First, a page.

The Mets, despite the bizarre series of events surrounding the team of late, could not have been as bad as they seemed with the talent they have…
Nothing has changed about the dysfunctional Mets except that the team is functioning on the field again. A four-game sweep of the battered Washington Nationals at Citi Field makes a statement about the 25 men occupying the Mets clubhouse.
Whether in response to the charade undergone by their (by and large) respected manager, Mickey Callaway, or more likely, a mini-rebellion against ownership and their puppet, Brodie Van Wagenen, it doesn’t matter. The Mets showed up for four consecutive games, and that’s all we need to know.
Even more telling about what’s going on in the manager’s office and the dugout, comes the reversal of the edict that came from the top on down “ordering” that Edwin Diaz is a ninth-inning pitcher only, and not to be used in the eighth inning.
No one bothered to look or didn’t seem to care, though, that of Diaz’s 188 appearances with the Mariners, he recorded four outs or more in 20 of them. Just three of his 57 saves in 2018 took more than three outs. (New York Post)
So now, Diaz will be used for four-out saves as the need arises, negating Van Wagenen’s claim back in April that “It’s part of our ‘win now’ and ‘win in the future’ model.
Mets Reversal Number Two
That isn’t the only reversal, though. Tomas Nido is now cleared to be Jacob deGrom‘s personal catcher. A no-no before is no more. How did it escape the analytically intense Brodie Van Wagenen that in five starts with Ramos as the catcher, deGrom has pitched to a 5.33 ERA while In three games with Nido behind the plate, deGrom has pitched to an 0.43 ERA? (New York Post)
Wouldn’t it be a wonderful thing if Mickey Callaway had sent a text to Van Wagenen “advising” him of both changes as “managerial decisions”? What a hoot that would be. After all, what does Callaway have to lose in the “foreseeable future”, or until Van Wagenen locates someone (think Joe Girardi or Buck Showalter) not named Jim Riggleman who is willing to join the Mets juggernaut with no certainty of a contract beyond this season? Ain’t happening.
Mickey Callaway doesn’t need to say it. The 25 men in the clubhouse will know, and they will respond in a positive way. Maybe, they already have, and the play on the field since Black Monday is witness to that.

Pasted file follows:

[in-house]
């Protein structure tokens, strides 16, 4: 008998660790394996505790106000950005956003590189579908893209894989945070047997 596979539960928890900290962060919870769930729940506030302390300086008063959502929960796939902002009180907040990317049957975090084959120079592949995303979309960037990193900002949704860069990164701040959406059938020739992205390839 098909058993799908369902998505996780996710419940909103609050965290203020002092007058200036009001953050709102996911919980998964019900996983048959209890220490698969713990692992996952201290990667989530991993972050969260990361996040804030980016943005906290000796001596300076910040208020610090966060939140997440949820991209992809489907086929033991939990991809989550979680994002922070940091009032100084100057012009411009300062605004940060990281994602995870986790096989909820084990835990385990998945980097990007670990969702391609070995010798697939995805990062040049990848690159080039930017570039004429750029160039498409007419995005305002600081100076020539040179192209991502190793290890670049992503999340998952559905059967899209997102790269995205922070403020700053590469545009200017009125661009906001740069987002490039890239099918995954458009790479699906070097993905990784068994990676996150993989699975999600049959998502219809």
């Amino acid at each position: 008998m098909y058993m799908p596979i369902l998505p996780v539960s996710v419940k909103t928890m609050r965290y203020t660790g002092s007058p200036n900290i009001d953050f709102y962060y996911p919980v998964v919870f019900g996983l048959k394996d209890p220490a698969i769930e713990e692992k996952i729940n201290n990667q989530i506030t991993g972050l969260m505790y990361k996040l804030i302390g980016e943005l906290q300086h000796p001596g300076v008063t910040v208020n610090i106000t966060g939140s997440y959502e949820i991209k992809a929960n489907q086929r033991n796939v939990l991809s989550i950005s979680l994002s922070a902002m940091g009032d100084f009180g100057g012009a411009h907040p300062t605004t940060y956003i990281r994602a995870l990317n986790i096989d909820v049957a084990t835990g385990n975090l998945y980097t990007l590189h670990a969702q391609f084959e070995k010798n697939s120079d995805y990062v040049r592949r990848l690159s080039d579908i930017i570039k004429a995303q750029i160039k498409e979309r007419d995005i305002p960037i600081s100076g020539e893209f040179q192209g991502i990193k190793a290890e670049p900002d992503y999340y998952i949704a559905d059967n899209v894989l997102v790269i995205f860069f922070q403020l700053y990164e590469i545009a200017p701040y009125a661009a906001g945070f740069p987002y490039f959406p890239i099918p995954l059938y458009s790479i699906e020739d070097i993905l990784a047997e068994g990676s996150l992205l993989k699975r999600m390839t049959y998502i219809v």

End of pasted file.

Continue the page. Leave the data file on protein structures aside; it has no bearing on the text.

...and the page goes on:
Four games do not make a season in the same way the previous forty do. For the first time in 2019, the Mets are challenged by injuries to key players, forcing Callaway to come up with make-shift outfields in the absence of Michael Conforto (concussion), even to the point of playing AARP members Rajai Davis and Carlos Gomez, who were cultivating their wares at Triple-A Syracuse.
But a team that beats Patrick Corbin, Max Scherzer, and Stephen Strasburg, regardless of the turmoil facing the Nationals, has some oomph and some drive left in them.
Mets: Just Ignore The Idiots
As the title of this column suggests, it is never too little and never too late. And if Callaway and his Mets have indeed decided to thumb their noses at the Wilpons and the self-crowned czar of the Mets, Brodie Van Wagenen, in order to take matters into their own hands, good for them.
The dysfunction at the top will remain, as it has since the Wilpons and Saul Katz took the helm. Leave that to the New York media and folks like me – and just go out there – pitch like you can, hit as you can – and continue to turn this season around.
In January 2018, FanGraphs did a study of the worst and the best team owners in baseball. Not surprisingly, the New York Mets finished next to last, followed only by Derek Jeter‘s Marlins. It’s become a boring topic. No change, no solutions. So why bother to waste time on it?
The players win and the players lose, not the Wilpons. This week, if what appears to be a case of the player’s taking it upon themselves – and winning – is not a mirage, then there is still good reason to not only believe but to know the New York Mets are going to give all NL East contenders a run for their money.